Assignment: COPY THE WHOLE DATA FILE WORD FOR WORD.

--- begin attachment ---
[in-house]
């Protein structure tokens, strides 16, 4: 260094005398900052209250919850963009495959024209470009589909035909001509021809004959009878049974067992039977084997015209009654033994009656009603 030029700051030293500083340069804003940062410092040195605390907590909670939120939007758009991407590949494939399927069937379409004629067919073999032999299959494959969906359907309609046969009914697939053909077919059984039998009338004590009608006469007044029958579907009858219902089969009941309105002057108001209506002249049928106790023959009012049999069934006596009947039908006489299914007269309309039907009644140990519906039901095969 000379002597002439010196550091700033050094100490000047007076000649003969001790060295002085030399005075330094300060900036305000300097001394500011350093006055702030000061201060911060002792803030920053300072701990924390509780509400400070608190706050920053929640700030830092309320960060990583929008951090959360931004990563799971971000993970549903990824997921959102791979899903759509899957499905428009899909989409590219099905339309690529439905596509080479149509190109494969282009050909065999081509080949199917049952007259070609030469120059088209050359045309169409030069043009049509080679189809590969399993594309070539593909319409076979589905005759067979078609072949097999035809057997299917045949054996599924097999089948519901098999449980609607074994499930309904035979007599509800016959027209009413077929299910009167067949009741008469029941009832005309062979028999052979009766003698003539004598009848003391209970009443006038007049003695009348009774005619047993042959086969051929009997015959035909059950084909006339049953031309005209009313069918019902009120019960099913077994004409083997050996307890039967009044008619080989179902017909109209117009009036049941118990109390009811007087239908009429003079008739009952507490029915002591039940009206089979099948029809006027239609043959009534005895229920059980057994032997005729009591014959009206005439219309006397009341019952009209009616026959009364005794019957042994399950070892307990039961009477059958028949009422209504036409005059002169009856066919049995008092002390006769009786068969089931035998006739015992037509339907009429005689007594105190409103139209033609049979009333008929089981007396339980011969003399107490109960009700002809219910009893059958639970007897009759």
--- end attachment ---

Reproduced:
[in-house]
């Protein structure tokens, strides 16, 4: 260094005398900052209250919850963009495959024209470009589909035909001509021809004959009878049974067992039977084997015209009654033994009656009603 030029700051030293500083340069804003940062410092040195605390907590909670939120939007758009991407590949494939399927069937379409004629067919073999032999299959494959969906359907309609046969009914697939053909077919059984039998009338004590009608006469007044029958579907009858219902089969009941309105002057108001209506002249049928106790023959009012049999069934006596009947039908006489299914007269309309039907009644140990519906039901095969 000379002597002439010196550091700033050094100490000047007076000649003969001790060295002085030399005075330094300060900036305000300097001394500011350093006055702030000061201060911060002792803030920053300072701990924390509780509400400070608190706050920053929640700030830092309320960060990583929008951090959360931004990563799971971000993970549903990824997921959102791979899903759509899957499905428009899909989409590219099905339309690529439905596509080479149509190109494969282009050909065999081509080949199917049952007259070609030469120059088209050359045309169409030069043009049509080679189809590969399993594309070539593909319409076979589905005759067979078609072949097999035809057997299917045949054996599924097999089948519901098999449980609607074994499930309904035979007599509800016959027209009413077929299910009167067949009741008469029941009832005309062979028999052979009766003698003539004598009848003391209970009443006038007049003695009348009774005619047993042959086969051929009997015959035909059950084909006339049953031309005209009313069918019902009120019960099913077994004409083997050996307890039967009044008619080989179902017909109209117009009036049941118990109390009811007087239908009429003079008739009952507490029915002591039940009206089979099948029809006027239609043959009534005895229920059980057994032997005729009591014959009206005439219309006397009341019952009209009616026959009364005794019957042994399950070892307990039961009477059958028949009422209504036409005059002169009856066919049995008092002390006769009786068969089931035998006739015992037509339907009429005689007594105190409103139209033609049979009333008929089981007396339980011969003399107490109960009700002809219910009893059958639970007897009759």